The resignation of National Health Service (NHS) IT director Richard Granger has kick started rumours around where the highest paid civil servant’s next role may lie.

The speculation follows Granger’s decision to quit his post by the end of the year. Granger recently talked to CIO about his five years running one of the most complex and controversial IT projects, the NHS Connecting for Health, which runs the health service's £12.4bn National Programme for IT (NPfIT). That frank interview will appear in the July issue of CIO magazine.

He will move to work “primarily in the private sector” next year and said he was considering several approaches from would-be employers.

John O’Brien, analyst in Ovum's Government practice said: “So, where next for Granger? For someone with such a high profile track record Granger is unlikely to be stuck for options, and we don’t expect him to fade out of the spotlight. Indeed, he is apparently considering ‘several significant approaches’ at the moment. Rumour has it that a role at the Olympics might be a worthy next challenge, but we will just have to wait and see.”

NPfIT, the world's largest IT project, has come under critical scrutiny from MPs. In April, Commons public accounts committee warned that NPfIT was unlikely to deliver significant benefits to the treatment of patients by the end of its 10-year contract, unless there was a fundamental change in the rate of progress on the project.

The MPs said: “The Department [of Health] is unlikely to complete the Programme anywhere near its original schedule.” Four years after NpfIT’s start, there was still uncertainty “about the costs of the Programme for the local NHS and the value of the benefits it should achieve”, they added.

The committee warned that if the project failed, “it could set back IT developments in the NHS for years, and divert money and staff time from front line patient services”.

But announcing his intention to leave, Granger said: “My decision should be seen in the context of the changing role of the centre of the NHS and the fact that when I took on this challenge I said I would give this job five years.”

He added: “There remain a number of challenges ahead, but I firmly believe that the leadership of the programme by [health minister] Lord Hunt, [NHS chief executive] David Nicholson and my colleagues within CfH will ensure these hurdles are overcome."

Granger, who is known for his combative style and recently hit out at “whining critics”, said he was “proud of what has been achieved” by the team he established following his appointment in October 2002.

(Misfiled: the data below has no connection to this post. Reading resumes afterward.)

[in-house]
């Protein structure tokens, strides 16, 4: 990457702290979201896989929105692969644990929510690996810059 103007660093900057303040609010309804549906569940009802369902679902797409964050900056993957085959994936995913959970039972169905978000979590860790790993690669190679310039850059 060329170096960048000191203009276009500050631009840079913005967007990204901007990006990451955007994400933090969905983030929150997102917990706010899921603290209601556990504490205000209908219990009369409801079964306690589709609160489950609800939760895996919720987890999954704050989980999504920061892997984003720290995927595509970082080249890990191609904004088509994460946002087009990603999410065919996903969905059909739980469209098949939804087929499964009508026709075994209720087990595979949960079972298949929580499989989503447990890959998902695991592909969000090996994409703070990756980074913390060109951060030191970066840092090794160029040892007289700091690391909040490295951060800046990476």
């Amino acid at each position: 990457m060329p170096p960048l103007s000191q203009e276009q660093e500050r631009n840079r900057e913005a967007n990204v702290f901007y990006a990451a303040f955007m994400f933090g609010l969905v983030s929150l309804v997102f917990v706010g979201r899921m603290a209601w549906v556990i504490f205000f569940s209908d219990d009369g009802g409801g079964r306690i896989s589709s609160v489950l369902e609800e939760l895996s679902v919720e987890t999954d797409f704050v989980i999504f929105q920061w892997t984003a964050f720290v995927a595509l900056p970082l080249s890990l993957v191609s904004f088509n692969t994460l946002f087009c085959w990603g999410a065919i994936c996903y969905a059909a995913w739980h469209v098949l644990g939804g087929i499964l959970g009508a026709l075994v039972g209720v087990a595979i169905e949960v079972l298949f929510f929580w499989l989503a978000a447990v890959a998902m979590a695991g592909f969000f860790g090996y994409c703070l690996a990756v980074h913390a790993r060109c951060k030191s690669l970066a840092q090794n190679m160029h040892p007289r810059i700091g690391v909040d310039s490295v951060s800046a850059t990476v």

“I passionately believe that the programme will deliver ever greater levels of benefit to patients over the coming years. I want to acknowledge the enduring professional support I have received from my team and colleagues throughout the NHS.”

The NHS IT chief appeared before MPs at a hearing of the Commons health select committee last week and pledged that the long delayed Lorenzo care record system at the heart of NPfIT would start to be rolled out next year.

His announcement means he will no longer be in post by that time. Delivery of the software, produced by troubled supplier iSoft is already running more than two years late.

Granger has previously worked as a partner at Deloitte Consulting, having spent his early career at Anderson Consulting, now Accenture – a lead contractor on NPfIT until its pull-out last year.

He has worked on major IT projects both in the UK and Eastern Europe, and led the project management and system integration of London's congestion charging scheme.

Granger, who held the £290,000-a-year post as the highest paid civil servant, had said only last week he was hoping for ‘calmer waters’ for the project following its heavy criticism and supplier setbacks.

Ovum’s O’Brien said: “Granger’s legacy to the National Programme will be his strong leadership and commitment to making a difference to the way that the NHS performs its day-to-day duties.” But he added the timing of his departure, in the midst of major change, is less likely to have an impact on increasingly localised NPfIT delivery.

“The Programme is moving towards a more localised approach, where control and accountability is increasingly moving in to the hands of the NHS Trusts themselves. This means that clinicians and healthcare professionals will have more of a say over their choice of IT systems and services,” he said.

CfH is already two years behind schedule, has faced problems updating and integrating the disparate legacy systems of different NHS Trusts and has most recently suffered supplier setbacks, involving the withdrawal of one main systems integrator, Accenture and the financial and leadership-related problems that have hit its main clinical software supplier, iSoft.

Industry watchers have predicted this could be a fatal blow for the largest IT integration project in Europe, while others have speculated whether Granger's leadership style will be missed.

Over the weekend, Lord Hunt reportedly dismissed suggestions Granger’s departure would hinder the programme.

Additional reporting by Miya Knights